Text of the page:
Geoffrey Norris
The Telegraph
March 2015

Martin Roscoe’s continuing survey of Dohnányi’s piano music has been revealing that there is much more to it than the comparatively well-known C Major Rhapsody Op 11 that he included in his first volume.

Here, Roscoe concentrates for the most part on works nourished by Dohnányi’s Hungarian roots, drawing into his orbit such delightful pieces as the arrangement of the 'Schatzwalzer' from Johann Strauss’s Hungarian-themed operetta Der Zigeunerbaron. The more conspicuously Hungarian works, though, are the Ruralia Hungarica and the Variations on a Hungarian Folksong.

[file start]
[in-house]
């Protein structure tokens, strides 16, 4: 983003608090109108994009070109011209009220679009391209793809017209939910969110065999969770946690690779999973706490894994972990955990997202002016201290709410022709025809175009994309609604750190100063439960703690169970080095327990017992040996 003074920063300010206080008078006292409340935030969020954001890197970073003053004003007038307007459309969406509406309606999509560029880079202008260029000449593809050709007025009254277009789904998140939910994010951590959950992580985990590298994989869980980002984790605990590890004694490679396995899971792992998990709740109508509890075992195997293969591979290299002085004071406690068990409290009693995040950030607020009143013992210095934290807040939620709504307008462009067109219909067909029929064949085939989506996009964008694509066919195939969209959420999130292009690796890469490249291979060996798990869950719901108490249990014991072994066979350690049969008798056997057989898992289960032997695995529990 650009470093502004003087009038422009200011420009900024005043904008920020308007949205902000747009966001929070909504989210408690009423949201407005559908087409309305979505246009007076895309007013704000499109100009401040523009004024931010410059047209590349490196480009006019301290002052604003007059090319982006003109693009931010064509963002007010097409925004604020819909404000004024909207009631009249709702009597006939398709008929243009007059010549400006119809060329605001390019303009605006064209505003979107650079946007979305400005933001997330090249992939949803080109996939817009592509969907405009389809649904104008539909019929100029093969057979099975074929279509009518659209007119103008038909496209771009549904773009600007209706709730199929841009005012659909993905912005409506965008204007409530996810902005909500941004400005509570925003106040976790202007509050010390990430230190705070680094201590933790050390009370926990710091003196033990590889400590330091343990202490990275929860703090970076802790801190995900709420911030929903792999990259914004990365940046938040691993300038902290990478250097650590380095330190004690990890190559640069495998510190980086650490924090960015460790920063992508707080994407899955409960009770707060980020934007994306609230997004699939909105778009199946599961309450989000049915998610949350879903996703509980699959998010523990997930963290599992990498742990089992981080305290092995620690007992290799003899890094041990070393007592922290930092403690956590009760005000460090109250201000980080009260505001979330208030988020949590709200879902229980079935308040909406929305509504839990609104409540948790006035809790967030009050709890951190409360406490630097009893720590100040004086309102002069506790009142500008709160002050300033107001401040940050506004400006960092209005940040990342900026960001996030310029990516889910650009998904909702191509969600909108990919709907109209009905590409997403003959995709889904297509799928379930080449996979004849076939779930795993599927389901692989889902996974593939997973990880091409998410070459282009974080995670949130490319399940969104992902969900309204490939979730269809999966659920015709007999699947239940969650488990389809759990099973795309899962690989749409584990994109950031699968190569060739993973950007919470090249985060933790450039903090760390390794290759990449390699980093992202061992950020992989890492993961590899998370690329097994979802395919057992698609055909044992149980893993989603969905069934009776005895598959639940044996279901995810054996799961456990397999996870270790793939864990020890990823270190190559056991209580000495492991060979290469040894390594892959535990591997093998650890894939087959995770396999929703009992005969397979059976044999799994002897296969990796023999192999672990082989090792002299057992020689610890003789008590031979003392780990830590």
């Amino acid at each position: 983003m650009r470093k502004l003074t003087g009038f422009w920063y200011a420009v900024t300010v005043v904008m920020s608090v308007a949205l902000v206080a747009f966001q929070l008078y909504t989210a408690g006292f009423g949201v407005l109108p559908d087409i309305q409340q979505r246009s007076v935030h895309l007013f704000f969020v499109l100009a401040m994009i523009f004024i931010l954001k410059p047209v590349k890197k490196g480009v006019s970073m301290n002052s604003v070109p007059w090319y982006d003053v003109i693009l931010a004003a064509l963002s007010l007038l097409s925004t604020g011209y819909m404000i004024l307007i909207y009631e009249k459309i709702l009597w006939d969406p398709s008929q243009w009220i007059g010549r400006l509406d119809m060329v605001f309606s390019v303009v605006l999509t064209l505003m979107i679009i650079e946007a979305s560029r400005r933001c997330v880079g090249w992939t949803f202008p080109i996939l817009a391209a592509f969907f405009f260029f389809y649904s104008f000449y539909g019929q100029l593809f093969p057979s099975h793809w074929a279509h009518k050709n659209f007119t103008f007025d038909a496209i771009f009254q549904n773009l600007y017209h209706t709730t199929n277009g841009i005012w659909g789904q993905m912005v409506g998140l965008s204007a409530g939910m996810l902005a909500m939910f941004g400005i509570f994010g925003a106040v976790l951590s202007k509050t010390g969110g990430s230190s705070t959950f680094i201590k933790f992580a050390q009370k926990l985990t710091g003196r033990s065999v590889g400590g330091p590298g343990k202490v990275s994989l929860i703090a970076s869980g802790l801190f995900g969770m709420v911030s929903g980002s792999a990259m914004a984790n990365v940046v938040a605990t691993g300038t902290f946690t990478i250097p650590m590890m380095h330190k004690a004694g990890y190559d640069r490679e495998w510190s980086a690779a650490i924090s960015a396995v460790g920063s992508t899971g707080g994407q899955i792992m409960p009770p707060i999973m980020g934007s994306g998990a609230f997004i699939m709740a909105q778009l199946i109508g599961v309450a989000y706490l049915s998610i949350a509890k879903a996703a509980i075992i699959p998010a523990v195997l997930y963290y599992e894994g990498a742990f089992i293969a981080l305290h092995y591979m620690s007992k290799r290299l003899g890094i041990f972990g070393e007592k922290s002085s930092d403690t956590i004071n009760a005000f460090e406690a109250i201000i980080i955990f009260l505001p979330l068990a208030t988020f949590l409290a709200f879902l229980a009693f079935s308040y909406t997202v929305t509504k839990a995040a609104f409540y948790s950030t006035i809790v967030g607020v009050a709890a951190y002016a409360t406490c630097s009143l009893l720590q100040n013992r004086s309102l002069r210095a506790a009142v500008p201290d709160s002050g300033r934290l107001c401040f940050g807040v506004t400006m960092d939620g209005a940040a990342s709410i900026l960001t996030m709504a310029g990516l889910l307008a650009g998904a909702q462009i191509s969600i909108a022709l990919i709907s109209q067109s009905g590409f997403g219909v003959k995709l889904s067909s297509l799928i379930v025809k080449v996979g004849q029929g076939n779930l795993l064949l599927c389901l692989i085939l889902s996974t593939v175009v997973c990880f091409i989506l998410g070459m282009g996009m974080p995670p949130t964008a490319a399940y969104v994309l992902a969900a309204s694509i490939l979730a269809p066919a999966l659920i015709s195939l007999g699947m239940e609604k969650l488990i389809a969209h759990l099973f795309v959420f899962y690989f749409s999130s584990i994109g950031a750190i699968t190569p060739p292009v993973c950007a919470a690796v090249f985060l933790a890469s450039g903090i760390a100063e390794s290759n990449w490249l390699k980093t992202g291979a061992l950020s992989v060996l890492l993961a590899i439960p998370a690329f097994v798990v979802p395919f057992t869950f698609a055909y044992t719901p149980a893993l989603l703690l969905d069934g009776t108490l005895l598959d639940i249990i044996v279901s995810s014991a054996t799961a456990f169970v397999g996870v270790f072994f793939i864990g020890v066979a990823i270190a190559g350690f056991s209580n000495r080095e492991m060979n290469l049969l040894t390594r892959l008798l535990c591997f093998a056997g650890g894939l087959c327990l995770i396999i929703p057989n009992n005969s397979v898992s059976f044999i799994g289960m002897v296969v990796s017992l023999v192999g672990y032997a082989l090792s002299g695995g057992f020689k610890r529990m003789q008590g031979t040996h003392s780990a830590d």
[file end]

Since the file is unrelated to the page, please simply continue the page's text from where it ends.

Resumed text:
Coincidentally, the Testament label has just released a two-disc set of Dohnányi himself playing the variations and much else besides in recordings from the Thirties and Fifties—piano-playing of a different age and different priorities, perhaps, but a fascinating insight into a composer/virtuoso at work. Roscoe, however, is the one for repeated listening. His finesse of colouring as well as his strong rhythmic impulse and lyrical astuteness are qualities that fit the music ideally and allow it to bloom. Together with the Three Pieces Op 23, an early Gavotte and Musette and a gorgeous Delibes-inspired Naila Waltz, Roscoe is an eloquently expressive advocate for an unduly neglected master of the keyboard.